“The enduring myth that Neanderthal technology was stuck in some kind of cognitive mire, bogged down by minds unable to innovate, is false,” according to Wragg Sykes.

She also raises questions about why so many human bodies, particularly babies, appear to be cannibalized at Neanderthal sites. “Might cannibalism simply imply that Neanderthals ruthlessly chomped down on weaker individuals?” Or might they have been antagonistic towards strangers? A better explanation, she posits based on chimpanzee and bonobo behavior and what remains at the sites, is that cannibalism was a way of mourning the dead.

“Suddenly it’s not difficult to envision how skills in carefully taking apart hunted carcasses might be transposed into a grieving process that involved butchery and cannibalism as acts of intimacy, not violation,” she writes.

Wragg Sykes uses the breadcrumbs of archeological discoveries (including the positioning of bones and what tools were found where) to persuasively hypothesize on this and various other theories about the life and times of Neanderthals, as well as their eventual demise.

While evidence from a growing number of sites from France to Uzbekistan show that Neanderthals ranged much farther than once believed, it’s possible that the last Neanderthals existed “somewhere in the vastness of Central or East Asia,” she writes.

She also points out that, based on genome sequencing, Neanderthals mixed with Homo sapiens for a long period, showing just how alike the two species were. In fact, interbreeding with Neanderthals might have helped prevent Homo sapiens from going extinct when the species struggled some 70,000 years ago.

“Though Neanderthals remained physically distinct even in their last visible skeletal remains, the scale and repetition of interbreeding, plus the range of retained genes in us, means they were — and are — human,” Wragg Sykes writes.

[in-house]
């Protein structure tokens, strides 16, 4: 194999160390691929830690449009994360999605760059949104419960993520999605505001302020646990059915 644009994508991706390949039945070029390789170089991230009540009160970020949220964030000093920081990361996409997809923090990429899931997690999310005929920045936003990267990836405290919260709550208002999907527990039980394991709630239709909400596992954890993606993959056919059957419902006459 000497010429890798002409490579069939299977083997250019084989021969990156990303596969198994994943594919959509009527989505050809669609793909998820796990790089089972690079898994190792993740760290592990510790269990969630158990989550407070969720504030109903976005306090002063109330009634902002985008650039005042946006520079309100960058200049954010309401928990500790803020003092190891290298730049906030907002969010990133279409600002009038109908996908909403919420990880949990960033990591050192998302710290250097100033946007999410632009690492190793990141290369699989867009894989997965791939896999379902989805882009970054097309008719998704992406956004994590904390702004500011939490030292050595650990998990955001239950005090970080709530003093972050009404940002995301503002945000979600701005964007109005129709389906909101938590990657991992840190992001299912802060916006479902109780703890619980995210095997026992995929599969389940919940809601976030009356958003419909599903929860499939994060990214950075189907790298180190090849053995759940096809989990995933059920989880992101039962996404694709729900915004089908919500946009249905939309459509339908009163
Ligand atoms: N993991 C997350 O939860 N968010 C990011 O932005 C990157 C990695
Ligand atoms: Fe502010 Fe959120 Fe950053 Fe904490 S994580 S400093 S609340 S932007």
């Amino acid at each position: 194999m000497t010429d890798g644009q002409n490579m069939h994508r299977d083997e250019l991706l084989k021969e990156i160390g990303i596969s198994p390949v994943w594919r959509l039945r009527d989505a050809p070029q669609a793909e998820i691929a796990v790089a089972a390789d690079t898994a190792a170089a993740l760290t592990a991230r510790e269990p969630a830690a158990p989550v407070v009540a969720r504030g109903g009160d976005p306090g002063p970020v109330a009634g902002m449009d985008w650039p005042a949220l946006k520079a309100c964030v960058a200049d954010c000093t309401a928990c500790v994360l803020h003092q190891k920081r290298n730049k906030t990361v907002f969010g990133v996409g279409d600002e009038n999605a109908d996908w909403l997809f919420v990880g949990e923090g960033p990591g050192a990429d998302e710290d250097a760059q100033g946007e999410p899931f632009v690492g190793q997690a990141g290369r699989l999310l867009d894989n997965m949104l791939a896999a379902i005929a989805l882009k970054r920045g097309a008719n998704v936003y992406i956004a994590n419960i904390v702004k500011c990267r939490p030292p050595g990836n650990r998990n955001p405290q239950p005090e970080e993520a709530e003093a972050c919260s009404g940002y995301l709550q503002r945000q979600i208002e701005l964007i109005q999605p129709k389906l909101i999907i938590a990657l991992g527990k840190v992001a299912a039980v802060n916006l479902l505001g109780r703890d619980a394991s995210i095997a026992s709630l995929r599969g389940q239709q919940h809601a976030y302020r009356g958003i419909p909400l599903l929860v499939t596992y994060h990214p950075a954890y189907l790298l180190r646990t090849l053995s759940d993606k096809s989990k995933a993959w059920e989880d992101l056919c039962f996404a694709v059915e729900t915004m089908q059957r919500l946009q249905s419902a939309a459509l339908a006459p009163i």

Though only about 3 percent of any living person’s genome is now Neanderthal, it’s likely that those genes have helped us in some ways, possibly by coping with dark winters or famine, or by making us less susceptible to toxins in smoke, Wragg Sykes maintains. Advances in gene sequencing in the next decade or so will yield more clues, she writes.

To learn more about how Neanderthals lived, including what they ate, archaeologists have analyzed samples taken from the teeth of about 40 individuals. (The remains of up to 300 Neanderthals have been found in total, Wragg Sykes writes, with the majority comprising “the odd bone or jaw fragment with teeth valiantly holding on.”) Still, there is much we don’t know about Neanderthals, including how they vocalized or whether they performed rituals, not to mention how they had sex, swapped genes, adapted to climatic swings, or behaved when someone died.

The ultimate question is why Neanderthals disappeared from the fossil record around 40,000 years ago. Did Homo sapiens have better clothes, places to live, and hunting strategies, as some experts theorize, or did they flourish by traveling in larger groups with different social structures that helped them outcompete Neanderthals? Other theories suggest that inbreeding may have led to the Neanderthal’s demise.

Wragg Sykes suggests that “climate meltdown, plus a much more crowded continent, could have provided the stage for our persistence and the passing of the Neanderthals.” She finished her book in the spring of 2020 during the Covid-19 pandemic, and she adds that “it’s impossible not to wonder if a terrible contagion might have been added into the mix.”

In the end, “a perfect storm of different stresses may have together been overwhelming,” she concludes. “Crucially, populations and species can vanish through factors that have nothing to do with cleverness, but that simply come down to time and babies.”

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This article was originally published on Undark.

Top photo: Wikipedia